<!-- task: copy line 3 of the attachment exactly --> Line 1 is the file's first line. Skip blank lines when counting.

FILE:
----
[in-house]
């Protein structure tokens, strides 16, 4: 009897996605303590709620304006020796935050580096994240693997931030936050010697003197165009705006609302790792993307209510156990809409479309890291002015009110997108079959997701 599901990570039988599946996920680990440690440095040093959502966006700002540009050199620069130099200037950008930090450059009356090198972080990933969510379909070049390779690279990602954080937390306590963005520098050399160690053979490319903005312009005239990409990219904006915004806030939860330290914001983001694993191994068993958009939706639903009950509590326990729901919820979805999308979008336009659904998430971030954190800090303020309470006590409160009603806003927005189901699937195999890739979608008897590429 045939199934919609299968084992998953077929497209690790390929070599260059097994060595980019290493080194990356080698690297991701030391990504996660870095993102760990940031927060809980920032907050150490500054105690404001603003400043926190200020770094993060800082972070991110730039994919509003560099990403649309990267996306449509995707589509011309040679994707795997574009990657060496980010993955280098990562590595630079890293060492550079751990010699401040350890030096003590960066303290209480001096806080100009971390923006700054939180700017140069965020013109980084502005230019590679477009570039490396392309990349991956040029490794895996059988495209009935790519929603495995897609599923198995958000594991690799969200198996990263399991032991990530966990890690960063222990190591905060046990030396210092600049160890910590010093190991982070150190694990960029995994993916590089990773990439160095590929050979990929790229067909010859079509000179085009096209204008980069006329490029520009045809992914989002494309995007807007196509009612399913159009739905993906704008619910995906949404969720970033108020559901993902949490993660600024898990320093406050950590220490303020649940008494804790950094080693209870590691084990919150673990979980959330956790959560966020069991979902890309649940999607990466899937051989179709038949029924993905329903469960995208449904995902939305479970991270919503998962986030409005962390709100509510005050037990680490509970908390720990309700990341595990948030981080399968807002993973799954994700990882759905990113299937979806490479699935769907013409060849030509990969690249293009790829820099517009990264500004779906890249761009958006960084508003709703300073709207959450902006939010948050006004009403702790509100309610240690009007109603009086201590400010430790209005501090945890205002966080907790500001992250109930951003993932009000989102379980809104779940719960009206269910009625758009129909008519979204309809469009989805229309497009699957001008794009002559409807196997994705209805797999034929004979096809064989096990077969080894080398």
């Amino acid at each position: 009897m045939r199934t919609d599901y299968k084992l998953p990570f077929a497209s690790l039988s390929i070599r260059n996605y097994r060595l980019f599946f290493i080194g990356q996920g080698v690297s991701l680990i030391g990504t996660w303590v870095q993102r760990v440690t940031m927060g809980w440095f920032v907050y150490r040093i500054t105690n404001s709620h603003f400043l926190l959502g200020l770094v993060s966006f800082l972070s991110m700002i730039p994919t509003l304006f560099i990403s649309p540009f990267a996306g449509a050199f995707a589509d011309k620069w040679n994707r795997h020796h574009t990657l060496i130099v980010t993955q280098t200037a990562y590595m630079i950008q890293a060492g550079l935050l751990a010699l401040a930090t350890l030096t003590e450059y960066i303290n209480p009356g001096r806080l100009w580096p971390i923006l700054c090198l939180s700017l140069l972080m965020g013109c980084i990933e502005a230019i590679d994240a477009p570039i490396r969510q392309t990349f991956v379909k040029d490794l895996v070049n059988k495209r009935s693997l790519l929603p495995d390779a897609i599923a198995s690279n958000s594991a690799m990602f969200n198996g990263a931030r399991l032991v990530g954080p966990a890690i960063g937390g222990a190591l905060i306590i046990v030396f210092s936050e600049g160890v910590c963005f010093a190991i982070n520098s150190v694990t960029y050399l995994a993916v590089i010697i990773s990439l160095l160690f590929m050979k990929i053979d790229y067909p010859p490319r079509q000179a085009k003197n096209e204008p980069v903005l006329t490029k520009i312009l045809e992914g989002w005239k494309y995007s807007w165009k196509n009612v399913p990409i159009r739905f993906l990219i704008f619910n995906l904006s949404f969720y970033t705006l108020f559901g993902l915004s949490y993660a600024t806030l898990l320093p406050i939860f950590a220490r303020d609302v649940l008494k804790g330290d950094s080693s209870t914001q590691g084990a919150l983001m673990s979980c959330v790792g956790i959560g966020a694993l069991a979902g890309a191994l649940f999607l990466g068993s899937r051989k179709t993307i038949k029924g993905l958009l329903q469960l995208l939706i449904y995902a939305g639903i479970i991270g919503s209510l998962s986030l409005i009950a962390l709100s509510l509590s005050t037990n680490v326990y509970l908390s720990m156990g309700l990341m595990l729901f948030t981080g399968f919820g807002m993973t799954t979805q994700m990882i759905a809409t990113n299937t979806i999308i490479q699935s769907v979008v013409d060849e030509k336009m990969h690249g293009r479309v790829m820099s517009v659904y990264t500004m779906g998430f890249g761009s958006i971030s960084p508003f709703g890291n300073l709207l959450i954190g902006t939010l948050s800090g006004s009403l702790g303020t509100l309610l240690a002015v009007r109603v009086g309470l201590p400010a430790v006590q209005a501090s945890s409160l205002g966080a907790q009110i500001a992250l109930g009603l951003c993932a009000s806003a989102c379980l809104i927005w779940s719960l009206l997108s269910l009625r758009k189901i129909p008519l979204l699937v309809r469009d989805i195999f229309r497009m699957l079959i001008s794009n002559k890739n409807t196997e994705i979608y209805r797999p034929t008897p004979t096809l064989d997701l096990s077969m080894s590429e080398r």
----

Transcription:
């Amino acid at each position: 009897m045939r199934t919609d599901y299968k084992l998953p990570f077929a497209s690790l039988s390929i070599r260059n996605y097994r060595l980019f599946f290493i080194g990356q996920g080698v690297s991701l680990i030391g990504t996660w303590v870095q993102r760990v440690t940031m927060g809980w440095f920032v907050y150490r040093i500054t105690n404001s709620h603003f400043l926190l959502g200020l770094v993060s966006f800082l972070s991110m700002i730039p994919t509003l304006f560099i990403s649309p540009f990267a996306g449509a050199f995707a589509d011309k620069w040679n994707r795997h020796h574009t990657l060496i130099v980010t993955q280098t200037a990562y590595m630079i950008q890293a060492g550079l935050l751990a010699l401040a930090t350890l030096t003590e450059y960066i303290n209480p009356g001096r806080l100009w580096p971390i923006l700054c090198l939180s700017l140069l972080m965020g013109c980084i990933e502005a230019i590679d994240a477009p570039i490396r969510q392309t990349f991956v379909k040029d490794l895996v070049n059988k495209r009935s693997l790519l929603p495995d390779a897609i599923a198995s690279n958000s594991a690799m990602f969200n198996g990263a931030r399991l032991v990530g954080p966990a890690i960063g937390g222990a190591l905060i306590i046990v030396f210092s936050e600049g160890v910590c963005f010093a190991i982070n520098s150190v694990t960029y050399l995994a993916v590089i010697i990773s990439l160095l160690f590929m050979k990929i053979d790229y067909p010859p490319r079509q000179a085009k003197n096209e204008p980069v903005l006329t490029k520009i312009l045809e992914g989002w005239k494309y995007s807007w165009k196509n009612v399913p990409i159009r739905f993906l990219i704008f619910n995906l904006s949404f969720y970033t705006l108020f559901g993902l915004s949490y993660a600024t806030l898990l320093p406050i939860f950590a220490r303020d609302v649940l008494k804790g330290d950094s080693s209870t914001q590691g084990a919150l983001m673990s979980c959330v790792g956790i959560g966020a694993l069991a979902g890309a191994l649940f999607l990466g068993s899937r051989k179709t993307i038949k029924g993905l958009l329903q469960l995208l939706i449904y995902a939305g639903i479970i991270g919503s209510l998962s986030l409005i009950a962390l709100s509510l509590s005050t037990n680490v326990y509970l908390s720990m156990g309700l990341m595990l729901f948030t981080g399968f919820g807002m993973t799954t979805q994700m990882i759905a809409t990113n299937t979806i999308i490479q699935s769907v979008v013409d060849e030509k336009m990969h690249g293009r479309v790829m820099s517009v659904y990264t500004m779906g998430f890249g761009s958006i971030s960084p508003f709703g890291n300073l709207l959450i954190g902006t939010l948050s800090g006004s009403l702790g303020t509100l309610l240690a002015v009007r109603v009086g309470l201590p400010a430790v006590q209005a501090s945890s409160l205002g966080a907790q009110i500001a992250l109930g009603l951003c993932a009000s806003a989102c379980l809104i927005w779940s719960l009206l997108s269910l009625r758009k189901i129909p008519l979204l699937v309809r469009d989805i195999f229309r497009m699957l079959i001008s794009n002559k890739n409807t196997e994705i979608y209805r797999p034929t008897p004979t096809l064989d997701l096990s077969m080894s590429e080398r």